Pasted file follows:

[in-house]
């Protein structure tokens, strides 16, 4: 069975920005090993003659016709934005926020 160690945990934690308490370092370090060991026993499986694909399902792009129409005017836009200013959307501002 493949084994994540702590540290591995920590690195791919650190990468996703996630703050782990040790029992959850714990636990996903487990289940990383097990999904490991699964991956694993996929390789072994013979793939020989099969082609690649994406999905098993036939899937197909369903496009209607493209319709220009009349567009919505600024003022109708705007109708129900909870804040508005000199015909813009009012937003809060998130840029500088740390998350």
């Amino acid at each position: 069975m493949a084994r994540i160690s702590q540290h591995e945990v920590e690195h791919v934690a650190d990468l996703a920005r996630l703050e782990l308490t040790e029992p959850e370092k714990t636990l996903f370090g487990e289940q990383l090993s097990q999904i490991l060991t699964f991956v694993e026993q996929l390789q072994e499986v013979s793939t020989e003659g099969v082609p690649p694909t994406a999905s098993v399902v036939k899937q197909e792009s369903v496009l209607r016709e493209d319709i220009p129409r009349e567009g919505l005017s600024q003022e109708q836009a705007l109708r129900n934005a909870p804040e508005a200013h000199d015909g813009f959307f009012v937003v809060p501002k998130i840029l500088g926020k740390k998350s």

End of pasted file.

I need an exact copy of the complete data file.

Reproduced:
[in-house]
């Protein structure tokens, strides 16, 4: 069975920005090993003659016709934005926020 160690945990934690308490370092370090060991026993499986694909399902792009129409005017836009200013959307501002 493949084994994540702590540290591995920590690195791919650190990468996703996630703050782990040790029992959850714990636990996903487990289940990383097990999904490991699964991956694993996929390789072994013979793939020989099969082609690649994406999905098993036939899937197909369903496009209607493209319709220009009349567009919505600024003022109708705007109708129900909870804040508005000199015909813009009012937003809060998130840029500088740390998350």
């Amino acid at each position: 069975m493949a084994r994540i160690s702590q540290h591995e945990v920590e690195h791919v934690a650190d990468l996703a920005r996630l703050e782990l308490t040790e029992p959850e370092k714990t636990l996903f370090g487990e289940q990383l090993s097990q999904i490991l060991t699964f991956v694993e026993q996929l390789q072994e499986v013979s793939t020989e003659g099969v082609p690649p694909t994406a999905s098993v399902v036939k899937q197909e792009s369903v496009l209607r016709e493209d319709i220009p129409r009349e567009g919505l005017s600024q003022e109708q836009a705007l109708r129900n934005a909870p804040e508005a200013h000199d015909g813009f959307f009012v937003v809060p501002k998130i840029l500088g926020k740390k998350s």